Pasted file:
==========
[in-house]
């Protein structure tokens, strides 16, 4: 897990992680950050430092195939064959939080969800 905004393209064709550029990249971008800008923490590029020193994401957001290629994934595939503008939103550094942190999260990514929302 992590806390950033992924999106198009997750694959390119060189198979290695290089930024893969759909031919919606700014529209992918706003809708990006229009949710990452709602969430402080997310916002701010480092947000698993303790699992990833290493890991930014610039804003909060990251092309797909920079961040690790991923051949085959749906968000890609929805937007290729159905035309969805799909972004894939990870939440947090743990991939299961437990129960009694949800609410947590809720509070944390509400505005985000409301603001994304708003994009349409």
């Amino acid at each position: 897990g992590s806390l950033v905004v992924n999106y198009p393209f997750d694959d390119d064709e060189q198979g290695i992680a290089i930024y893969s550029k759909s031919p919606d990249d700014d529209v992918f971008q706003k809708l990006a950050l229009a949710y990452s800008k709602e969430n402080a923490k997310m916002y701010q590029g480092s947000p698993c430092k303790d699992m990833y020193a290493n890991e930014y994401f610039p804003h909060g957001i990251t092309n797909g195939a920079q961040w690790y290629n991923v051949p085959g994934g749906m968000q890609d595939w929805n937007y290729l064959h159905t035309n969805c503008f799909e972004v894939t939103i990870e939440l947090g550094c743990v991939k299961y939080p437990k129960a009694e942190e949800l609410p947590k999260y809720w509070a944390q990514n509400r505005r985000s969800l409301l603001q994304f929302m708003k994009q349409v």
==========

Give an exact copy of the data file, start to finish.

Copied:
[in-house]
């Protein structure tokens, strides 16, 4: 897990992680950050430092195939064959939080969800 905004393209064709550029990249971008800008923490590029020193994401957001290629994934595939503008939103550094942190999260990514929302 992590806390950033992924999106198009997750694959390119060189198979290695290089930024893969759909031919919606700014529209992918706003809708990006229009949710990452709602969430402080997310916002701010480092947000698993303790699992990833290493890991930014610039804003909060990251092309797909920079961040690790991923051949085959749906968000890609929805937007290729159905035309969805799909972004894939990870939440947090743990991939299961437990129960009694949800609410947590809720509070944390509400505005985000409301603001994304708003994009349409």
């Amino acid at each position: 897990g992590s806390l950033v905004v992924n999106y198009p393209f997750d694959d390119d064709e060189q198979g290695i992680a290089i930024y893969s550029k759909s031919p919606d990249d700014d529209v992918f971008q706003k809708l990006a950050l229009a949710y990452s800008k709602e969430n402080a923490k997310m916002y701010q590029g480092s947000p698993c430092k303790d699992m990833y020193a290493n890991e930014y994401f610039p804003h909060g957001i990251t092309n797909g195939a920079q961040w690790y290629n991923v051949p085959g994934g749906m968000q890609d595939w929805n937007y290729l064959h159905t035309n969805c503008f799909e972004v894939t939103i990870e939440l947090g550094c743990v991939k299961y939080p437990k129960a009694e942190e949800l609410p947590k999260y809720w509070a944390q990514n509400r505005r985000s969800l409301l603001q994304f929302m708003k994009q349409v």